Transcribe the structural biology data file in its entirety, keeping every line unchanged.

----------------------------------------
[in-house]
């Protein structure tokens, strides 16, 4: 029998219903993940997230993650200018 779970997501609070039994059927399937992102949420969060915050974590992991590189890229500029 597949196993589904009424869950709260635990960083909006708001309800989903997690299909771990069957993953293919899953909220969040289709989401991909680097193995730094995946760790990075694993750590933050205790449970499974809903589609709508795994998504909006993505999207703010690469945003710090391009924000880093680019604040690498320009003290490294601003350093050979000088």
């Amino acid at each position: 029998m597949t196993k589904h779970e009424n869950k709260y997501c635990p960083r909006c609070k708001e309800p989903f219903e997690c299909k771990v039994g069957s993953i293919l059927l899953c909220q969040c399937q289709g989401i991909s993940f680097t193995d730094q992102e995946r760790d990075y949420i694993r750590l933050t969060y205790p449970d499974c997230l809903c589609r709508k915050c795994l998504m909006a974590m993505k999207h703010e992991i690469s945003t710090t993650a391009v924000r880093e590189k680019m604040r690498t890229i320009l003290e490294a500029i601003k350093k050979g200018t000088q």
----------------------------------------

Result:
[in-house]
């Protein structure tokens, strides 16, 4: 029998219903993940997230993650200018 779970997501609070039994059927399937992102949420969060915050974590992991590189890229500029 597949196993589904009424869950709260635990960083909006708001309800989903997690299909771990069957993953293919899953909220969040289709989401991909680097193995730094995946760790990075694993750590933050205790449970499974809903589609709508795994998504909006993505999207703010690469945003710090391009924000880093680019604040690498320009003290490294601003350093050979000088």
């Amino acid at each position: 029998m597949t196993k589904h779970e009424n869950k709260y997501c635990p960083r909006c609070k708001e309800p989903f219903e997690c299909k771990v039994g069957s993953i293919l059927l899953c909220q969040c399937q289709g989401i991909s993940f680097t193995d730094q992102e995946r760790d990075y949420i694993r750590l933050t969060y205790p449970d499974c997230l809903c589609r709508k915050c795994l998504m909006a974590m993505k999207h703010e992991i690469s945003t710090t993650a391009v924000r880093e590189k680019m604040r690498t890229i320009l003290e490294a500029i601003k350093k050979g200018t000088q």